“What can I get you?”

So this week we had to choose our criteria for our future children.

It felt a little bit like going to Subway: I’ll have a six inch Hearty Italian with tuna, NO cheese. Toasted, but with the onion on first, and then peppers and cucumber added after with a little bit of BBQ sauce, and a little bit of mayo. Yum.

When it’s children, it’s not so fun.

Questions like: what is your comfort level with a child who uses sexual behaviour to respond to stress? a child born of an incestuous relationship? a child with experience of physical abuse? a child who has cerebral palsy?

How can we opt to choose an ‘easy’ life, when these children never had the choice?

DSCF4741cWhat if we had a birth child born with Downs Syndrome, or Autism, or a mobility impairment, would we send them back?!

But as we filled in the forms something that the social workers have been saying all along, clicked! The adoption process is not about getting the parents the best children, it’s about finding the best families for the children.

They’re not asking us “what can we get you?” They need us to ask “What can we give you?”

Are we strong enough, equipped enough, able, to provide the love, boundaries and care that these children need? Alongside the therapeutic parenting all adopted children need? Ticking yes, yes, yes because we feel guilty saying no is NOT in the best interests of the child. These children deserve the absolute best love and support. NOT parents who are barely coping just to avoid feelings of guilt.

After a long, hard afternoon we have completed our form ready for the social worker tomorrow. We will hand it in guilt free knowing that we have not asked “what do we want?” but “what do they need?”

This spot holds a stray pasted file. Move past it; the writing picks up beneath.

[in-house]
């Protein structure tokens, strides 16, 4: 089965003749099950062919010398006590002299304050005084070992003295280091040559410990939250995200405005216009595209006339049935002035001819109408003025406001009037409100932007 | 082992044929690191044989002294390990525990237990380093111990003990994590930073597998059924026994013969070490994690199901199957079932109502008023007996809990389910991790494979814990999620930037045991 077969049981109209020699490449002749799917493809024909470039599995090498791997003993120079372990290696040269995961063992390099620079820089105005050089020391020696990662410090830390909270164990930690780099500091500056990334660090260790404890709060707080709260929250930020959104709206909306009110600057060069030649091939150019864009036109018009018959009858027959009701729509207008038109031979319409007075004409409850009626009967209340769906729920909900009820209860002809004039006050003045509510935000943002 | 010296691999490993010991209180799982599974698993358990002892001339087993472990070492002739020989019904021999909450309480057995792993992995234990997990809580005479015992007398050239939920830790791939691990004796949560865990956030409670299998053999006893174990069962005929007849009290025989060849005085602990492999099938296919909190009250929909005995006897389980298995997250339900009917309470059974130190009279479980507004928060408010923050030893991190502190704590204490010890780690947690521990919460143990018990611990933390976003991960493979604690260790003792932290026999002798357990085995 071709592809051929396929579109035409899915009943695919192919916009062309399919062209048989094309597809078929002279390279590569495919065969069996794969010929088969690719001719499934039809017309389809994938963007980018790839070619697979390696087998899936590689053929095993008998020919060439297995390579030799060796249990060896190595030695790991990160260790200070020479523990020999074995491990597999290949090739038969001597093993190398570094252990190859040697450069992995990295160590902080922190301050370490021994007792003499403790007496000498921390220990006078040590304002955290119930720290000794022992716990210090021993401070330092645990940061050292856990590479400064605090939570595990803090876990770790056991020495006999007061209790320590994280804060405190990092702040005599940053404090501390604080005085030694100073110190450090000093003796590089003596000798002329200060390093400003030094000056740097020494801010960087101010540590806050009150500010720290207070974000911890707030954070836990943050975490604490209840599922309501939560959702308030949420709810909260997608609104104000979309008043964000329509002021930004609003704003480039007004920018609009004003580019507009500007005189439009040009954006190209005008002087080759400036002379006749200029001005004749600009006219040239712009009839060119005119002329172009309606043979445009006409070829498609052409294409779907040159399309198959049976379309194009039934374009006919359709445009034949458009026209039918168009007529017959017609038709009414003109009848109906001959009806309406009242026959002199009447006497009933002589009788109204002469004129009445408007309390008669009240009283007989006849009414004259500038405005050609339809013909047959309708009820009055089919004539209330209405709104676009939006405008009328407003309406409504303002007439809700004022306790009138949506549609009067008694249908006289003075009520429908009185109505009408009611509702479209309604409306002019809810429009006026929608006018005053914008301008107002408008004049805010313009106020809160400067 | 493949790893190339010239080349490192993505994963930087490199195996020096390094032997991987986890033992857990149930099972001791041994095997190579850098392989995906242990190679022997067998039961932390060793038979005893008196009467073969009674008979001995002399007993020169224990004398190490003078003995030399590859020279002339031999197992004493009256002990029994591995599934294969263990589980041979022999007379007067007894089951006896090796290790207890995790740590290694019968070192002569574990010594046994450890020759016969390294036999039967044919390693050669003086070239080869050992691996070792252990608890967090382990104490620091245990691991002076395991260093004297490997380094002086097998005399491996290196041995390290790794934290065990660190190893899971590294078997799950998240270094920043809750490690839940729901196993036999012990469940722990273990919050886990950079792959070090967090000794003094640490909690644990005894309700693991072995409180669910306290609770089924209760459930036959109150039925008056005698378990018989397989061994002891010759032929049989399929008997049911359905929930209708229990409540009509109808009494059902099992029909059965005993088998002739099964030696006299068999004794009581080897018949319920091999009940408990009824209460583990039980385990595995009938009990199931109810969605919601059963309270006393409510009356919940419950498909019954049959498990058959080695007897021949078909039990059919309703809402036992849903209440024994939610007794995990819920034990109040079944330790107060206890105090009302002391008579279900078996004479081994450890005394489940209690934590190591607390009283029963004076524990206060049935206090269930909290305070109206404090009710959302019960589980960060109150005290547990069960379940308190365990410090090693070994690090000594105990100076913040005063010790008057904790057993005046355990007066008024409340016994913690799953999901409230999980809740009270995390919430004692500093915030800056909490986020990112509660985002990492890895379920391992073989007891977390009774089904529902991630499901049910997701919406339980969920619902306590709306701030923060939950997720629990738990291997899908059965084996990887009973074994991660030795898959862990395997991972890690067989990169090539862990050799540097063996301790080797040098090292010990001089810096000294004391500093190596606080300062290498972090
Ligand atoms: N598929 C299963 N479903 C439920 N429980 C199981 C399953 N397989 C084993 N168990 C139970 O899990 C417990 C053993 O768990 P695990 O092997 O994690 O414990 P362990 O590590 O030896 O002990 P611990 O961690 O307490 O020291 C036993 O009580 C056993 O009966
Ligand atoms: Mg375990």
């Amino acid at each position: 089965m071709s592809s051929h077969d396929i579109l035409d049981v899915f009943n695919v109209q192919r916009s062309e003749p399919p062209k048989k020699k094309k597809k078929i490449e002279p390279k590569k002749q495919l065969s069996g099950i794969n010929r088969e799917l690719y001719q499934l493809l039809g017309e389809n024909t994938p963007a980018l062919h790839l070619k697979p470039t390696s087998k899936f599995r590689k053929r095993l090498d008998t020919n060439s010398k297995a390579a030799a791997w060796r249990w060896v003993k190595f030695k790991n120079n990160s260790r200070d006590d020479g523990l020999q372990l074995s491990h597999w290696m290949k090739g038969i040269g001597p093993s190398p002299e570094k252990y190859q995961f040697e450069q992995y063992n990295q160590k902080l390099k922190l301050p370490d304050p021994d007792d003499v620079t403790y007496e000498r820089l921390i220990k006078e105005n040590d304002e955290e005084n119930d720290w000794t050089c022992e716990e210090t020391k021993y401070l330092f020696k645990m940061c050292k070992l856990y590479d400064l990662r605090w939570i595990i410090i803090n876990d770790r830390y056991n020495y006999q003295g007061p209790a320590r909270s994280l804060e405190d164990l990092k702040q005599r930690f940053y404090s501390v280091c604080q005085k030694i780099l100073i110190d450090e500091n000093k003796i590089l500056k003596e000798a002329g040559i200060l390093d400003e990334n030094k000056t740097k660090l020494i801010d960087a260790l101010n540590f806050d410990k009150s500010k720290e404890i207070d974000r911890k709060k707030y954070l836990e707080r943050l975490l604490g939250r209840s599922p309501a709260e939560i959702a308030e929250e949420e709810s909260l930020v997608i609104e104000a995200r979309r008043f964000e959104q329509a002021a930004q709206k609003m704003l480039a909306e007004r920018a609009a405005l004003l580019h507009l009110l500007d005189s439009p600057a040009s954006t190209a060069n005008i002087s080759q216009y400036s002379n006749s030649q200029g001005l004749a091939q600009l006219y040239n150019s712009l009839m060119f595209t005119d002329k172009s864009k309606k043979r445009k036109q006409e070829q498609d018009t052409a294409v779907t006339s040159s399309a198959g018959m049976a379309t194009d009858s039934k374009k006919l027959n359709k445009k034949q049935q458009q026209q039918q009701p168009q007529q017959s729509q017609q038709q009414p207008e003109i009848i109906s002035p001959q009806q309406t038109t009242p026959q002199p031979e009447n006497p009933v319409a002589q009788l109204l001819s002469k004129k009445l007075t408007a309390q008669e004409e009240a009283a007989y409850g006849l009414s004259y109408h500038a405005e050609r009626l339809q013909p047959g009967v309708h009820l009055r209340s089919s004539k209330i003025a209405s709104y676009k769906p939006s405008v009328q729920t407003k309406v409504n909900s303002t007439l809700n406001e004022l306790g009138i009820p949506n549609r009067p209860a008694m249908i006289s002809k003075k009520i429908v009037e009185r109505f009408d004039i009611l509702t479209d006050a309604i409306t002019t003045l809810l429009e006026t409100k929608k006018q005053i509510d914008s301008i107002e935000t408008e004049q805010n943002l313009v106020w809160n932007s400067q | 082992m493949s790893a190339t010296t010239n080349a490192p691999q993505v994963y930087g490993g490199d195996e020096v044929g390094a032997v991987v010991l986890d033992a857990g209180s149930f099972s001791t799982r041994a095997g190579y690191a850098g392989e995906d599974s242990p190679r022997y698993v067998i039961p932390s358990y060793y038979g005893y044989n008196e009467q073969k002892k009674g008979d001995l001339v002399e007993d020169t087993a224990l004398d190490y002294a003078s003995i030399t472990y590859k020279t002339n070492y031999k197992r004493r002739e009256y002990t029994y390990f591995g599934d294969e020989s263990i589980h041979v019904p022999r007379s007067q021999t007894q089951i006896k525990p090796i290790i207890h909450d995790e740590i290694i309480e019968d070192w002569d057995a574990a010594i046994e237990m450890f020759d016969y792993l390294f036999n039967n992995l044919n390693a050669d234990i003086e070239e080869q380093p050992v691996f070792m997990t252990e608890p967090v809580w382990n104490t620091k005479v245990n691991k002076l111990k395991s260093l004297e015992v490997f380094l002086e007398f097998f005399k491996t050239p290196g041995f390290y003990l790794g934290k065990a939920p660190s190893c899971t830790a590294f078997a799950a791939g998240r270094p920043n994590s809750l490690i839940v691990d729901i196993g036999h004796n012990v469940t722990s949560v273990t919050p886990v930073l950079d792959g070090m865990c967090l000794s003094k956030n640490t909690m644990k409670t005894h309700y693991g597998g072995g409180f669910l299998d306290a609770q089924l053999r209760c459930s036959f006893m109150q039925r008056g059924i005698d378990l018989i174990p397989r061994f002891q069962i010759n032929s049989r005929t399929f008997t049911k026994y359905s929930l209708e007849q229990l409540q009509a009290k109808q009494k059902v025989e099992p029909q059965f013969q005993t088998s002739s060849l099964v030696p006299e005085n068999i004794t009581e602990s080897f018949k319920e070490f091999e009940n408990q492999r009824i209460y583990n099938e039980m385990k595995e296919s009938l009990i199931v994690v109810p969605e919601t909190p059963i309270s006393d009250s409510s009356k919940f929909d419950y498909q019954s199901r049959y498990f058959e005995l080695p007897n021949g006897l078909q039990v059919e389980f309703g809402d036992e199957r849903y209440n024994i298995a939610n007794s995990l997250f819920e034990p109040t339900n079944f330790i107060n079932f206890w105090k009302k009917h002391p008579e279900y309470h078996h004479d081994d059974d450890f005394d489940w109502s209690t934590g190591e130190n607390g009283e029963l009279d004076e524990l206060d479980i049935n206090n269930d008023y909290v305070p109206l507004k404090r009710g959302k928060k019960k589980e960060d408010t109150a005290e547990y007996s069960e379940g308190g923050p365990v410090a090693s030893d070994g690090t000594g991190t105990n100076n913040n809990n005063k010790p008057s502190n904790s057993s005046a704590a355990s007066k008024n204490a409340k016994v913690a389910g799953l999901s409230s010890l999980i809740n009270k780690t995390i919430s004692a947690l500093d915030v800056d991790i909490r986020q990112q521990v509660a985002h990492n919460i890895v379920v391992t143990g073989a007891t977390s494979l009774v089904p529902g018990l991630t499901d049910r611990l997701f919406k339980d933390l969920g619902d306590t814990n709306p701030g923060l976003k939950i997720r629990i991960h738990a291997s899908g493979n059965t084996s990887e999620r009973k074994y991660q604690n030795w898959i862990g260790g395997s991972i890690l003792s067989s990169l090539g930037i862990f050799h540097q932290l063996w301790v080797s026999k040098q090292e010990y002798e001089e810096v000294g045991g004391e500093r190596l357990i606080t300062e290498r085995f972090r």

Not “can you meet our needs?” but “can we meet yours?”

And then we will carry on waiting, and trusting, that our children are on their way to us.

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10 thoughts on ““What can I get you?”

  1. ahopefuldad says:

    We filled out the same form this week. It was horrible saying yes to this and no to that. But as you say, we have to be honest about what we can offer the children to help them through the future. Do you have your panel date yet?

    Liked by 1 person

      • ahopefuldad says:

        June 8th. Five weeks tomorrow. It can’t come quickly enough! Though I’m sure it will fly by. We have our final assessment meeting tomorrow.

        Like

        • Rain or Shine Blogger says:

          Exciting! You can let me know what it’s like!
          I go from completely over excited, to absolutely terrified, several times a day! On the one hand it’s been such a long process and we’re desperate to get on with being parents, but on the other hand we don’t feel at all ready! I’m guessing most parents feel like this though 🙂
          (You can tell from my excessive exclamation marks that I’m currently in completely over excited mode!)

          Like

  2. Al Coates (@NadjaSmit) says:

    It all seems abstract to consider children in relation to their experiences and ‘conditions’ or disabilities and then to try and apply that to your life. It’s very challenging but worthwhile if you can bear to be honest with yourselves about your capacity. Looking back we were just blindly naive and dangerously enthusiastic. However, when all those experiences, conditions and disabilities are then wrapped up in a little person that you love and care for they become much more doable and seem less so important.
    You appear to be living in exciting times. Best wishes for the 5th.

    Liked by 2 people

  3. crystalahollis says:

    I filled out the same forms last week. It was heartbreaking. I had to google most of the words on the list and I saw a little child with each of those conditions and it was so hard to not feel like I was rejecting the kids that we are not equipped to care for.

    Like

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